Willa Cather Wrote What She Lived WILLA CATHER WROTE WHAT SHE LIVED Sara Orne Jewett, a local colorist from Maine, once suggested that Willa Cather write from her own background. Cather followed that advice and became famous for her stories of the American frontier; especially those about heroic women who struggled to tame the prairies of Nebraska and the Southwest. Cather’s first novel was published in 1912 and was called Alexander’s Bridge. In 1913 came O Pioneers! which took its title from a poem by Walt Whitman. My Antonia, published in 1918, is probably her best known work, and features the hardy, sensitive women who led courageous, simple lives of endurance in the harshly beautiful wilderness. These immigrants would become the mothers of a new race of Americans, and the book spans the few generations that saw the prairie transformed into modern farmland and cities.
In 1927, Willa Cather wrote what is considered her best work, Death Comes for the Archbishop, about missionary priests in New Mexico. In 1923, she won the Pulitzer Prize for One of Ours, the story of an American farmer who dies in battle in World War I. Like the narrator in My Antonia, Willa Cather was born in Virginia, the oldest child in an Irish family, and moved to Nebraska with her family when she was eleven. It was 1883. In the book, the boy, Jim Burden, compares the gentler land of Virginia to the wild beauty of the prairies.
Like him, Willa lived with her grandparents, and like Jim’s grandparents, her family emphasized intellect, morality and ladylike behavior. Like her protagonist, Cather grew up among European immigrants and enjoyed the simple pleasures of a rural childhood, like giving plays. Willa Cather had an interest in medicine and a lifelong love of music and theater. One of her books, Song of the Lark, was about a frontier girl who becomes a great opera singer. Cather never married, and according to one source, she sometimes wore men’s clothes and passed as a male doctor, in order to avoid the prejudice against women that was common in society in those days.
Though she chose a man as her narrator, My Antonia is more concerned with the lives of the immigrant girls who grew up strong on prairie farms, worked in town to earn their way, and then made lives for themselves in their new country. The author seems especially sympathetic to the women when Lena faces a double standard, and is blamed for the attention her beauty arouses in a married admirer. Antonia also suffers rejection when her fianc gets her pregnant before he abandons her. The author’s preference for the openhearted farmers and sensitive women over the town snobs is similar to Sinclair Lewis’s judgments in Main Street. Not only is farming the land hard on these women, but marriage and small town society are too.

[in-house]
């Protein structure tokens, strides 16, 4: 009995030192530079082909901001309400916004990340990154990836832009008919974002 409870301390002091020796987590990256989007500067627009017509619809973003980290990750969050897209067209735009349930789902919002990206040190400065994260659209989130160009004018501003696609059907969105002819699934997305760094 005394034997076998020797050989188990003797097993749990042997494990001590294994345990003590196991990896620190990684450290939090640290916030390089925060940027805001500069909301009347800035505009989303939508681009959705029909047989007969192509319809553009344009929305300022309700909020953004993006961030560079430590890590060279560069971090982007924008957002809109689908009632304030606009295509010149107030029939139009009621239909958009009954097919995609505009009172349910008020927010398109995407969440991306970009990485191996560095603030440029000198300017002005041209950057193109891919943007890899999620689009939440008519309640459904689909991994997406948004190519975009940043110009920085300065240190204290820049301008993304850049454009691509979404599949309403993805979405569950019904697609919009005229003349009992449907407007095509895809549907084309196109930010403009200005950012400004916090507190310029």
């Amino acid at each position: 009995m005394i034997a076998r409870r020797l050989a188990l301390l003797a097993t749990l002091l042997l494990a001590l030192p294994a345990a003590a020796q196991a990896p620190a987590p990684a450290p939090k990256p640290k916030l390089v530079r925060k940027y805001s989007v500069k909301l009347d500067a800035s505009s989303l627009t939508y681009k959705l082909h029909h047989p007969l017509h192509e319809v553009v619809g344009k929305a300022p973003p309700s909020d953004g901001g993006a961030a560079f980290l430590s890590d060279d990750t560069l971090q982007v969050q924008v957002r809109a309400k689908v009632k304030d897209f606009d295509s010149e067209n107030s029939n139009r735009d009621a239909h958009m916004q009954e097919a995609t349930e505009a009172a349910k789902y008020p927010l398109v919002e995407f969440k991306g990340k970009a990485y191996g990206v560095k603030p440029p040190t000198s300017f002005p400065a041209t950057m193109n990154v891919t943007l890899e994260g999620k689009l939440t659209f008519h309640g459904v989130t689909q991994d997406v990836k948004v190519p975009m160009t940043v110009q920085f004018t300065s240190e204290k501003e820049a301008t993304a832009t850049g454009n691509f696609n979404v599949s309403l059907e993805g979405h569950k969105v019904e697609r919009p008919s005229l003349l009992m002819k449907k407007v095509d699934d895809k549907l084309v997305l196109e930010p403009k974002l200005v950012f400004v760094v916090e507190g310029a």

But in America, the hired girls can decide to leave or stay and build new lives. Like many artists, Willa Cather may not have felt fully accepted in small rural towns because the theme of the misunderstood artist recurs in her work. In My Antonia, the heroine’s father is the transplanted artist, a musician who is unprepared for prairie life. He has been taken advantage of by the man who sells him the farm. He is not respected as he was in his homeland, and his skills do not help him in farming.
He is obviously depressed by the changes in his life, and when his premature death is suspected of being a suicide, he is even punished in death. No local cemetery will bury him in their hallowed ground, so he is buried under a future crossroads according to a brutal custom. Again, like her narrator in My Antonia, Willa Cather graduated from the University of Nebraska in 1895 and went east. She taught English and Latin in high school in Pittsburg while writing poetry and short stories from 1901 to 1906. Later, in New York, she joined the staff of McClure’s Magazine and became an editor.
In 1912, she first visited the Southwest, where she discovered herself and was especially impressed with the Anasazi cliff dwellings. On later travels west, Willa Cather revisited Nebraska and became reacquainted with Annie Sadilek Pavelka, the childhood friend who inspired the character of Antonia. In 1917, Cather wrote My Antonia in New Hampshire and published it the following year. Willa Cather traveled to Europe and visited the original homes of her immigrant characters. She was especially fond of Czechoslovakia, which is where the fictional family, the Shimerdas, came from.
She spent her last years in New York and New England, where she became a very private person. To the end of her life, she was devoted to the arts and books. When she died in 1947, she was buried in New Hampshire. Like many of her characters, she had seen America develop from frontier to a modern country in her lifetime. Bibliography Bibliography: Cather, Willa Discovering Authors CD-ROM, Detroit: Gale 1996 Cather, Willa World Book Encyclopedia, 1990 Cather Timeline Cather Biography Internet, http://www.courses.fas.harvard.edu/~cather/biograp hical.html Cather Twentieth-Century Criticism Reference English Essays.